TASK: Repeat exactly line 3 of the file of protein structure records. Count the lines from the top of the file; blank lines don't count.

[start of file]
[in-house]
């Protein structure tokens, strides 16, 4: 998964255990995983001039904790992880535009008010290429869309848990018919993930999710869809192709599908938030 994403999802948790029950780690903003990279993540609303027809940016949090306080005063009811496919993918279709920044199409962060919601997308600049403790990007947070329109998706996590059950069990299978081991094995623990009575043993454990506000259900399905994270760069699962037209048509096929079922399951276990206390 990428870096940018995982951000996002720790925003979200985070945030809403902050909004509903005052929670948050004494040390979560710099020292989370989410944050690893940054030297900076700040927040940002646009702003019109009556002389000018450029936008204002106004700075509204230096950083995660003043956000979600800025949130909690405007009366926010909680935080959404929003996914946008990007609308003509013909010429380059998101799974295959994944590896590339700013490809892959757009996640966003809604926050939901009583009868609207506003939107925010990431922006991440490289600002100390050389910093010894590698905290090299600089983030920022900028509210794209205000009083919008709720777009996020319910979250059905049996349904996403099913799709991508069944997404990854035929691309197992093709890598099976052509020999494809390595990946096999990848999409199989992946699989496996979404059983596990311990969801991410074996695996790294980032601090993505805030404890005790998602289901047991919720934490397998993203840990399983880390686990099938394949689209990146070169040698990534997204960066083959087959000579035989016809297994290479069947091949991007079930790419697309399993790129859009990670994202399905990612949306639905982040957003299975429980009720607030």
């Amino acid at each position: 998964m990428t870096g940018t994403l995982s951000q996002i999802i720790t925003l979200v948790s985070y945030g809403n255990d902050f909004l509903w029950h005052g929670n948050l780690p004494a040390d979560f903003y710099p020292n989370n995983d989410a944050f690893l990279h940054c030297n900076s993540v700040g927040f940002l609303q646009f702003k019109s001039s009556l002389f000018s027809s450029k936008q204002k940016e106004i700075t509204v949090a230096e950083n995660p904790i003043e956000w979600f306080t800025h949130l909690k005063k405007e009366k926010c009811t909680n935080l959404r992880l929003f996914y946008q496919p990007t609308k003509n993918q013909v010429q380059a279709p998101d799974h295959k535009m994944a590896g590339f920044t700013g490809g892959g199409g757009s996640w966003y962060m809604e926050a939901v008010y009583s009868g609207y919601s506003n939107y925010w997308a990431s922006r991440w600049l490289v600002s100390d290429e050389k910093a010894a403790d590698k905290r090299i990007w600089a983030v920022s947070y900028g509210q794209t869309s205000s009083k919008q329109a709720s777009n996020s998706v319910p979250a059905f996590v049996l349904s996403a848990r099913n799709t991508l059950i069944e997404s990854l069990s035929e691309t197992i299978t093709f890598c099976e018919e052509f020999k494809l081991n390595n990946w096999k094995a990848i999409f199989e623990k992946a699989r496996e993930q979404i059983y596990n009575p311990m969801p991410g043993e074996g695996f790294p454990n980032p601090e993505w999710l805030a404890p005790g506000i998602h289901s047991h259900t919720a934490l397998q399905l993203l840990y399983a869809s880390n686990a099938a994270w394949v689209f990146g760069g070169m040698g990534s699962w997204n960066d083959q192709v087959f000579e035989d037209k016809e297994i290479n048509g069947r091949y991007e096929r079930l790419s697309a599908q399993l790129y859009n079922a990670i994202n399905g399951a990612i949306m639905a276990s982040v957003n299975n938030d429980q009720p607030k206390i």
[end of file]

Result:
């Amino acid at each position: 998964m990428t870096g940018t994403l995982s951000q996002i999802i720790t925003l979200v948790s985070y945030g809403n255990d902050f909004l509903w029950h005052g929670n948050l780690p004494a040390d979560f903003y710099p020292n989370n995983d989410a944050f690893l990279h940054c030297n900076s993540v700040g927040f940002l609303q646009f702003k019109s001039s009556l002389f000018s027809s450029k936008q204002k940016e106004i700075t509204v949090a230096e950083n995660p904790i003043e956000w979600f306080t800025h949130l909690k005063k405007e009366k926010c009811t909680n935080l959404r992880l929003f996914y946008q496919p990007t609308k003509n993918q013909v010429q380059a279709p998101d799974h295959k535009m994944a590896g590339f920044t700013g490809g892959g199409g757009s996640w966003y962060m809604e926050a939901v008010y009583s009868g609207y919601s506003n939107y925010w997308a990431s922006r991440w600049l490289v600002s100390d290429e050389k910093a010894a403790d590698k905290r090299i990007w600089a983030v920022s947070y900028g509210q794209t869309s205000s009083k919008q329109a709720s777009n996020s998706v319910p979250a059905f996590v049996l349904s996403a848990r099913n799709t991508l059950i069944e997404s990854l069990s035929e691309t197992i299978t093709f890598c099976e018919e052509f020999k494809l081991n390595n990946w096999k094995a990848i999409f199989e623990k992946a699989r496996e993930q979404i059983y596990n009575p311990m969801p991410g043993e074996g695996f790294p454990n980032p601090e993505w999710l805030a404890p005790g506000i998602h289901s047991h259900t919720a934490l397998q399905l993203l840990y399983a869809s880390n686990a099938a994270w394949v689209f990146g760069g070169m040698g990534s699962w997204n960066d083959q192709v087959f000579e035989d037209k016809e297994i290479n048509g069947r091949y991007e096929r079930l790419s697309a599908q399993l790129y859009n079922a990670i994202n399905g399951a990612i949306m639905a276990s982040v957003n299975n938030d429980q009720p607030k206390i």